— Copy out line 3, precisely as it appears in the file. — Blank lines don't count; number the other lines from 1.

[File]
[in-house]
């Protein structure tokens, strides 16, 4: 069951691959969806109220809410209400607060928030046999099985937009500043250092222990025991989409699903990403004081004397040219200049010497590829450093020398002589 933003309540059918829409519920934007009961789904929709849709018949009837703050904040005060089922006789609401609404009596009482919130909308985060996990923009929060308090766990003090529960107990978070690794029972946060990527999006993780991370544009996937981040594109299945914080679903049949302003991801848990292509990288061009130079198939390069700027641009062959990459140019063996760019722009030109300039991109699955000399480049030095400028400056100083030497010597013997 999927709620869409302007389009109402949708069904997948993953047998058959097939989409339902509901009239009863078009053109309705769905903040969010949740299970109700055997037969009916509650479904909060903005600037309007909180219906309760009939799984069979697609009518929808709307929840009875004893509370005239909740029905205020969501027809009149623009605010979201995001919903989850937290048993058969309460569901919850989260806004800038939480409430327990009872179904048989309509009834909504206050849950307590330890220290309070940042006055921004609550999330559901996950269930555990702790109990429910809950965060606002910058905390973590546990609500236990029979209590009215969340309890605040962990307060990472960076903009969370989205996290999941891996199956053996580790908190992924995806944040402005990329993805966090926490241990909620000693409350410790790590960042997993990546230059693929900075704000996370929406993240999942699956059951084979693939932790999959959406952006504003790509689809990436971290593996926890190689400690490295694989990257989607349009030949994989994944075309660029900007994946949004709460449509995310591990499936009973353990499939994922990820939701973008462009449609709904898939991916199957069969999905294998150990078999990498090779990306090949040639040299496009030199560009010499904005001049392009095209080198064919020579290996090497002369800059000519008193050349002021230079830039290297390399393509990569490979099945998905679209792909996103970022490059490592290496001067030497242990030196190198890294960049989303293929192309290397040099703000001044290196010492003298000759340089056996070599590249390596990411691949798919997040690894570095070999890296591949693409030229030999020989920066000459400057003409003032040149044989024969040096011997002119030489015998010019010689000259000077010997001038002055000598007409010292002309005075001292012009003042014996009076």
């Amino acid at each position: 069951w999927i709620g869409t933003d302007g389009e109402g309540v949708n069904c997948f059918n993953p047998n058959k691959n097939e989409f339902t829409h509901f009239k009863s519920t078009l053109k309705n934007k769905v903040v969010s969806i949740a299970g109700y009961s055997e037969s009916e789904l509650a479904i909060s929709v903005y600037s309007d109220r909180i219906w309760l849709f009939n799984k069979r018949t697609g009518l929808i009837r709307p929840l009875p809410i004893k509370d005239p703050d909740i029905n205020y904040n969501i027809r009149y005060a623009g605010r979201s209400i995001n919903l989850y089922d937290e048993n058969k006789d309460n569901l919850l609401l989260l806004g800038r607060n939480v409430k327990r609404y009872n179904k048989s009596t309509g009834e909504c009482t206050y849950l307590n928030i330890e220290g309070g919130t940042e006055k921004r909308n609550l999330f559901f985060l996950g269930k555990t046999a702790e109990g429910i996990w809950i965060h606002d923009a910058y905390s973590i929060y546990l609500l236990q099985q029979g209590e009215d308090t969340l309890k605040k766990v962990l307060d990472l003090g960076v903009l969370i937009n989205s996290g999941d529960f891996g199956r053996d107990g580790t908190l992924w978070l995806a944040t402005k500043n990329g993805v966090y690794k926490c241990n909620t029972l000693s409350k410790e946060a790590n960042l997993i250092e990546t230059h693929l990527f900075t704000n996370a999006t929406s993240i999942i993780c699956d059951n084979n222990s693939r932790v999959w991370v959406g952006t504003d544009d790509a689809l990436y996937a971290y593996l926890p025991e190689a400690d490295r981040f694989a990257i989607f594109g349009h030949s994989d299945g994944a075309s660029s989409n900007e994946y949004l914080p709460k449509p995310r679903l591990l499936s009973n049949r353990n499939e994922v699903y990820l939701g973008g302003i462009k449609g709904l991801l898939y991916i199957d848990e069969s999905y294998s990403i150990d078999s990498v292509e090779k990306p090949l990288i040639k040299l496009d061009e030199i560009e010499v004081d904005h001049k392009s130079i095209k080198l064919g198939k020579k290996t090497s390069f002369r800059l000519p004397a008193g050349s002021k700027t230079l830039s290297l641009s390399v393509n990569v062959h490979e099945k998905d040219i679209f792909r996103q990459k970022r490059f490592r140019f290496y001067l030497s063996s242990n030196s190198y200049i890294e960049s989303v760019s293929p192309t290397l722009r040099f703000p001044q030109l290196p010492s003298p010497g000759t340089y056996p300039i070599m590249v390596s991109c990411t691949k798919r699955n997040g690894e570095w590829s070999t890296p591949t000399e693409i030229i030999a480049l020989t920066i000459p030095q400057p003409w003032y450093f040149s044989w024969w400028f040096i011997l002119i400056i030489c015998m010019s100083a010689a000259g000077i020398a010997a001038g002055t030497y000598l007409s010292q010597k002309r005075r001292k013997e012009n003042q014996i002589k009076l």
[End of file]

């Amino acid at each position: 069951w999927i709620g869409t933003d302007g389009e109402g309540v949708n069904c997948f059918n993953p047998n058959k691959n097939e989409f339902t829409h509901f009239k009863s519920t078009l053109k309705n934007k769905v903040v969010s969806i949740a299970g109700y009961s055997e037969s009916e789904l509650a479904i909060s929709v903005y600037s309007d109220r909180i219906w309760l849709f009939n799984k069979r018949t697609g009518l929808i009837r709307p929840l009875p809410i004893k509370d005239p703050d909740i029905n205020y904040n969501i027809r009149y005060a623009g605010r979201s209400i995001n919903l989850y089922d937290e048993n058969k006789d309460n569901l919850l609401l989260l806004g800038r607060n939480v409430k327990r609404y009872n179904k048989s009596t309509g009834e909504c009482t206050y849950l307590n928030i330890e220290g309070g919130t940042e006055k921004r909308n609550l999330f559901f985060l996950g269930k555990t046999a702790e109990g429910i996990w809950i965060h606002d923009a910058y905390s973590i929060y546990l609500l236990q099985q029979g209590e009215d308090t969340l309890k605040k766990v962990l307060d990472l003090g960076v903009l969370i937009n989205s996290g999941d529960f891996g199956r053996d107990g580790t908190l992924w978070l995806a944040t402005k500043n990329g993805v966090y690794k926490c241990n909620t029972l000693s409350k410790e946060a790590n960042l997993i250092e990546t230059h693929l990527f900075t704000n996370a999006t929406s993240i999942i993780c699956d059951n084979n222990s693939r932790v999959w991370v959406g952006t504003d544009d790509a689809l990436y996937a971290y593996l926890p025991e190689a400690d490295r981040f694989a990257i989607f594109g349009h030949s994989d299945g994944a075309s660029s989409n900007e994946y949004l914080p709460k449509p995310r679903l591990l499936s009973n049949r353990n499939e994922v699903y990820l939701g973008g302003i462009k449609g709904l991801l898939y991916i199957d848990e069969s999905y294998s990403i150990d078999s990498v292509e090779k990306p090949l990288i040639k040299l496009d061009e030199i560009e010499v004081d904005h001049k392009s130079i095209k080198l064919g198939k020579k290996t090497s390069f002369r800059l000519p004397a008193g050349s002021k700027t230079l830039s290297l641009s390399v393509n990569v062959h490979e099945k998905d040219i679209f792909r996103q990459k970022r490059f490592r140019f290496y001067l030497s063996s242990n030196s190198y200049i890294e960049s989303v760019s293929p192309t290397l722009r040099f703000p001044q030109l290196p010492s003298p010497g000759t340089y056996p300039i070599m590249v390596s991109c990411t691949k798919r699955n997040g690894e570095w590829s070999t890296p591949t000399e693409i030229i030999a480049l020989t920066i000459p030095q400057p003409w003032y450093f040149s044989w024969w400028f040096i011997l002119i400056i030489c015998m010019s100083a010689a000259g000077i020398a010997a001038g002055t030497y000598l007409s010292q010597k002309r005075r001292k013997e012009n003042q014996i002589k009076l």